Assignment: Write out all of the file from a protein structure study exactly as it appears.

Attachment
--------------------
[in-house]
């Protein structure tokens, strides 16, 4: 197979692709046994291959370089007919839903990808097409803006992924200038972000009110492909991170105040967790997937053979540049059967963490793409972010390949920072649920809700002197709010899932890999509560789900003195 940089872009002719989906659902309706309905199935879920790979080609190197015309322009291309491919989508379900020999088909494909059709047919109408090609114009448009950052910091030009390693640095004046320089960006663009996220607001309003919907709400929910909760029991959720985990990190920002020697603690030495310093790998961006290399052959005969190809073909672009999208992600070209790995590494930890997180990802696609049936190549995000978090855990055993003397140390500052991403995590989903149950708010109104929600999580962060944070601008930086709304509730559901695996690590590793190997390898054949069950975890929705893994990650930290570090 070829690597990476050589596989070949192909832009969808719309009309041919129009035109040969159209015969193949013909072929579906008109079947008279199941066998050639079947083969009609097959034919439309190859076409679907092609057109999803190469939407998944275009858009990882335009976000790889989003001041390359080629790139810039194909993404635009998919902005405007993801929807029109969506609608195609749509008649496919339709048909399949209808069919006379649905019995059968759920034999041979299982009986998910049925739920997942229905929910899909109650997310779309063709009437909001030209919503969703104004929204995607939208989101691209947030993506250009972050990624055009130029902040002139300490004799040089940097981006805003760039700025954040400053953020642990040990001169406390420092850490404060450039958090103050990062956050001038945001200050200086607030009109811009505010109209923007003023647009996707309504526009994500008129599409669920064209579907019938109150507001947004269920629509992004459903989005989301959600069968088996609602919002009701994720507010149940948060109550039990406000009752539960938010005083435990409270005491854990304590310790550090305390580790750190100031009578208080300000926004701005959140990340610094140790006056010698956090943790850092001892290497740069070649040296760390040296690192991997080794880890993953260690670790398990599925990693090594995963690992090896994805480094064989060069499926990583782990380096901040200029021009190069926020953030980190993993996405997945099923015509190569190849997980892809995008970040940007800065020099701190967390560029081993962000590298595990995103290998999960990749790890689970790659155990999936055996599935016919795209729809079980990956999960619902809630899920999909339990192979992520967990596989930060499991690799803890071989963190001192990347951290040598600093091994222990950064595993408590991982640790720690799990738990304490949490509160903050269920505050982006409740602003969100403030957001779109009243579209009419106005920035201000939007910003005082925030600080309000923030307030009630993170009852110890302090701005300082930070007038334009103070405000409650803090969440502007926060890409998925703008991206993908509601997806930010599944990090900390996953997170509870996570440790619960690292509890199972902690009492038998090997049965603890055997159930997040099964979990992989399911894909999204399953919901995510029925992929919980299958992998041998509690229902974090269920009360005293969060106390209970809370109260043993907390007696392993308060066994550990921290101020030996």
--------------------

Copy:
[in-house]
């Protein structure tokens, strides 16, 4: 197979692709046994291959370089007919839903990808097409803006992924200038972000009110492909991170105040967790997937053979540049059967963490793409972010390949920072649920809700002197709010899932890999509560789900003195 940089872009002719989906659902309706309905199935879920790979080609190197015309322009291309491919989508379900020999088909494909059709047919109408090609114009448009950052910091030009390693640095004046320089960006663009996220607001309003919907709400929910909760029991959720985990990190920002020697603690030495310093790998961006290399052959005969190809073909672009999208992600070209790995590494930890997180990802696609049936190549995000978090855990055993003397140390500052991403995590989903149950708010109104929600999580962060944070601008930086709304509730559901695996690590590793190997390898054949069950975890929705893994990650930290570090 070829690597990476050589596989070949192909832009969808719309009309041919129009035109040969159209015969193949013909072929579906008109079947008279199941066998050639079947083969009609097959034919439309190859076409679907092609057109999803190469939407998944275009858009990882335009976000790889989003001041390359080629790139810039194909993404635009998919902005405007993801929807029109969506609608195609749509008649496919339709048909399949209808069919006379649905019995059968759920034999041979299982009986998910049925739920997942229905929910899909109650997310779309063709009437909001030209919503969703104004929204995607939208989101691209947030993506250009972050990624055009130029902040002139300490004799040089940097981006805003760039700025954040400053953020642990040990001169406390420092850490404060450039958090103050990062956050001038945001200050200086607030009109811009505010109209923007003023647009996707309504526009994500008129599409669920064209579907019938109150507001947004269920629509992004459903989005989301959600069968088996609602919002009701994720507010149940948060109550039990406000009752539960938010005083435990409270005491854990304590310790550090305390580790750190100031009578208080300000926004701005959140990340610094140790006056010698956090943790850092001892290497740069070649040296760390040296690192991997080794880890993953260690670790398990599925990693090594995963690992090896994805480094064989060069499926990583782990380096901040200029021009190069926020953030980190993993996405997945099923015509190569190849997980892809995008970040940007800065020099701190967390560029081993962000590298595990995103290998999960990749790890689970790659155990999936055996599935016919795209729809079980990956999960619902809630899920999909339990192979992520967990596989930060499991690799803890071989963190001192990347951290040598600093091994222990950064595993408590991982640790720690799990738990304490949490509160903050269920505050982006409740602003969100403030957001779109009243579209009419106005920035201000939007910003005082925030600080309000923030307030009630993170009852110890302090701005300082930070007038334009103070405000409650803090969440502007926060890409998925703008991206993908509601997806930010599944990090900390996953997170509870996570440790619960690292509890199972902690009492038998090997049965603890055997159930997040099964979990992989399911894909999204399953919901995510029925992929919980299958992998041998509690229902974090269920009360005293969060106390209970809370109260043993907390007696392993308060066994550990921290101020030996």